Malcolm Gladwell concludes “there is a way to make sense of difficult problems without retreating into the trenches of principle.” He adds that “if all principles do is divide us, why do we bother talking about them at all.” To live your life by principles is cowardly and weak. “If you do not immerse yourself in the specifics of someone’s life and circumstances all you can offer is indignation and outrage.”
Well, this was a shock to me. Living my life by principles is something I’ve always considered to be a good thing, a worthy thing. The counter suggestion is that a strong person considers each event individually “without retreating into the trenches of principle”. but it has always seemed to me that you need to ask people which side are they are on? Do people want equality for all or wealth for a few? That seems a pretty easy question to answer – in principle, everyone is equal. Consider the current situation with “lockdown”. Should every person be treated equally? Should all people have equal access to PPE? Or should NHS workers have priority? It seems clear to me that NHS workers should have priority. So that means I don’t think every person should be treated equally. Should everyone have the right not to go to work in order to protect themselves or should supermarket workers be encouraged to go to work to accumulate profit for Tesco shareholders? As it happens, thriving supermarkets are currently feeding the nation. It’s the particular case that needs examining. To simply abide by the principle of choosing a “side” could mean putting NHS workers at (even more) risk and the population starving.
I know, I know. Anyone reading this wants to argue with me and will be able to see flaws in my argument but the general principle that it is lazy and cowardly to hide your decision making behind principles is one we should all consider. In my opinion. Which side are you on?
Billy Bragg released a wonderful EP in 1985. It was called “Between The Wars” because that is the name of the most powerful song here. It describes the contribution made by miners, dockers, railway workers, craftsmen etc in “times of austerity”. That’s the 1980s not the 2010s. Billy Bragg has stated that this song describes the time between World Wars II and III (not I and II). He advocates voting “not for the iron fist but for the helping hand”. Of course, Margaret Thatcher was Prime Minister in the 1980s and her nickname was “The Iron Lady”. The song ends in the most heartfelt way when he sings “Sweet moderation/Heart of this nation/Desert us not/We are between the wars.” Billy Bragg performed this live on Top Of The Pops surrounded by a balloon waving audience. It’s wonderful.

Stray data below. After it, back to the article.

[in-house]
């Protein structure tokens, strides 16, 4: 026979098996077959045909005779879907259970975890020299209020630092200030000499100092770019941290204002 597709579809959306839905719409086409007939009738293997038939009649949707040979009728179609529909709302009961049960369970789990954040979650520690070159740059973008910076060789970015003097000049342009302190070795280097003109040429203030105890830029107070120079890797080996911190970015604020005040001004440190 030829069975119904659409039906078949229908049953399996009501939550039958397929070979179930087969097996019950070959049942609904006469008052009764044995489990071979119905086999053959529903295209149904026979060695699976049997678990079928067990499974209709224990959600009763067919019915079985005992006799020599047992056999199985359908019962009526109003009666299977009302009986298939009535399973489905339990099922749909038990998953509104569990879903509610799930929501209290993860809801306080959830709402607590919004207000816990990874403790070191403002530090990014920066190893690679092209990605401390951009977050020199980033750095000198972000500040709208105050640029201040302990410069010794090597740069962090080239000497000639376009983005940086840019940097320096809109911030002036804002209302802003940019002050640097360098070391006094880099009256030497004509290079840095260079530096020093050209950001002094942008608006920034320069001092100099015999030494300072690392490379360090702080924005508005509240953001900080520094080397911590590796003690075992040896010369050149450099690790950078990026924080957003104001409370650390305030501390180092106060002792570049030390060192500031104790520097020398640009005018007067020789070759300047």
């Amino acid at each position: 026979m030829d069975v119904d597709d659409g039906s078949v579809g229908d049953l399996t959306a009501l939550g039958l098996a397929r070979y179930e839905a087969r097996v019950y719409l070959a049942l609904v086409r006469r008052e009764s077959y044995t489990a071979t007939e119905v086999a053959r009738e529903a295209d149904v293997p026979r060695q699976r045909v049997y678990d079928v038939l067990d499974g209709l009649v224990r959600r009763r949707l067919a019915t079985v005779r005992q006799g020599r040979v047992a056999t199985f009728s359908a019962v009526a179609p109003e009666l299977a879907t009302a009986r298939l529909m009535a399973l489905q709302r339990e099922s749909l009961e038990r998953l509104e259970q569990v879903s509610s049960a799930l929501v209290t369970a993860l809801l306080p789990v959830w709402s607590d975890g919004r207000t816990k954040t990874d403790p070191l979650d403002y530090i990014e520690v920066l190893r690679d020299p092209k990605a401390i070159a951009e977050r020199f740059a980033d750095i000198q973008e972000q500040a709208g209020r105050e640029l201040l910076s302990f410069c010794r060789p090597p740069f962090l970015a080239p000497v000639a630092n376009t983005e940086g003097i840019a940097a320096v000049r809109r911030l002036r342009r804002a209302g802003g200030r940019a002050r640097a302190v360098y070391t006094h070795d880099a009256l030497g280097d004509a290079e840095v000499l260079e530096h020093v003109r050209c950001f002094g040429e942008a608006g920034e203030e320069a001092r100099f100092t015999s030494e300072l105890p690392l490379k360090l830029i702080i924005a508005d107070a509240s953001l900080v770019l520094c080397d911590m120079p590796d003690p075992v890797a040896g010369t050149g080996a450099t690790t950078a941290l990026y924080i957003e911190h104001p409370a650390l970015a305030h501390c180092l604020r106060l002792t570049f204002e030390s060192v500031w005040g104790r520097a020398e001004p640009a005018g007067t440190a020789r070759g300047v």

EPs are a long overlooked way of releasing music. I used to have 6 Beatles EPs, the best of which was “Long Tall Sally” which contained 4 songs not on any Beatles singles or LPs. Notice that on the cover of this EP, which contains 4 brilliant songs, it states “Pay no more than £1.25”.
“World Turned Upside Down” was written by Leon Rosselson. It is the story of the Digger Commune of 1649. My favourite lines are “This earth divided, we will make whole so it will be a common treasury for all. The sin of property we do disdain. No man has any right to buy and sell the earth for private gain.” Excellent. Which side are you on? What principles are you applying here?
“It Says Here” is about the power wielded by the newspapers. “Do you ever wish that you were better informed? And it says, here that we can only stop the rot with a large dose of law and order and a touch of the short sharp shock. If this does not reflect your view you should understand that those who own the papers also own this land and they’d rather you believe in Coronation Street capers. In the war of circulation, it sells newspapers. Could it be an infringement of the freedom of the press to print pictures of women in states of undress? When you wake up to the fact that your paper is Tory. Just remember: There are two sides to every story.”
Brilliant. Or is it? Which side are you on?
This brings us back to the song “Which Side Are You On”. It was originally written by Florence Reece in 1931 about the Harlan County War strike by the United Mine Workers of America. Billy Bragg re-wrote the lyrics in 1985. Here are some of the lyrics: “It’s hard to explain to a crying child why her Daddy can’t go back. So the family suffer but it hurts me more to hear a scab say, “Sod you, Jack”” This is a good song. I agree with the sentiments completely. Clearly, in principle, scabs were misguided, terrible, selfish people.
Or were they? Were they all? I’m not saying one way or the other but I think the casuistic method would require me to consider particular cases and not dismiss every single scab as “bad”. What do you think? Which side are you on? Do you have any principles?
Clearly these arguments require several pints of Harvey’s and a good prolonged argument with an open mind. In the absence of the opportunity to do this with you all, any time I come down on one side or the other “on principle”, I am going to attempt to reflect on what I truly believe and not hide behind principles.